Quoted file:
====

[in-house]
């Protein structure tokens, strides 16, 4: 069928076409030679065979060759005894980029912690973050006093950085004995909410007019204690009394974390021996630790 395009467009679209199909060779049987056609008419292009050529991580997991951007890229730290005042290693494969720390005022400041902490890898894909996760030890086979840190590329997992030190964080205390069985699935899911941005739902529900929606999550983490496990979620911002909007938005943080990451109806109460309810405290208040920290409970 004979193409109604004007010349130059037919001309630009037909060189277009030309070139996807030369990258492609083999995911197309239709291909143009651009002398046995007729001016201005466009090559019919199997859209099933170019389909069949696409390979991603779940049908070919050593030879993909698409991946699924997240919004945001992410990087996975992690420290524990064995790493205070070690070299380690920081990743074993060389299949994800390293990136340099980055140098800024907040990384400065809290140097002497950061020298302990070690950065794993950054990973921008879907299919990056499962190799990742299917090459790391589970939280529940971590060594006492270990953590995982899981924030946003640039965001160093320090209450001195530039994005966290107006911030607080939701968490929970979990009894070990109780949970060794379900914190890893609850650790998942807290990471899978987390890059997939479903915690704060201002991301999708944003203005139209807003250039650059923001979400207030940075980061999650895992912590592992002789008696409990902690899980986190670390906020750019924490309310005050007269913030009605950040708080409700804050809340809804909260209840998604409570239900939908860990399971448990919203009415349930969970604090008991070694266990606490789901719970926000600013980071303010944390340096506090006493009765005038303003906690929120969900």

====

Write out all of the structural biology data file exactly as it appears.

[in-house]
């Protein structure tokens, strides 16, 4: 069928076409030679065979060759005894980029912690973050006093950085004995909410007019204690009394974390021996630790 395009467009679209199909060779049987056609008419292009050529991580997991951007890229730290005042290693494969720390005022400041902490890898894909996760030890086979840190590329997992030190964080205390069985699935899911941005739902529900929606999550983490496990979620911002909007938005943080990451109806109460309810405290208040920290409970 004979193409109604004007010349130059037919001309630009037909060189277009030309070139996807030369990258492609083999995911197309239709291909143009651009002398046995007729001016201005466009090559019919199997859209099933170019389909069949696409390979991603779940049908070919050593030879993909698409991946699924997240919004945001992410990087996975992690420290524990064995790493205070070690070299380690920081990743074993060389299949994800390293990136340099980055140098800024907040990384400065809290140097002497950061020298302990070690950065794993950054990973921008879907299919990056499962190799990742299917090459790391589970939280529940971590060594006492270990953590995982899981924030946003640039965001160093320090209450001195530039994005966290107006911030607080939701968490929970979990009894070990109780949970060794379900914190890893609850650790998942807290990471899978987390890059997939479903915690704060201002991301999708944003203005139209807003250039650059923001979400207030940075980061999650895992912590592992002789008696409990902690899980986190670390906020750019924490309310005050007269913030009605950040708080409700804050809340809804909260209840998604409570239900939908860990399971448990919203009415349930969970604090008991070694266990606490789901719970926000600013980071303010944390340096506090006493009765005038303003906690929120969900």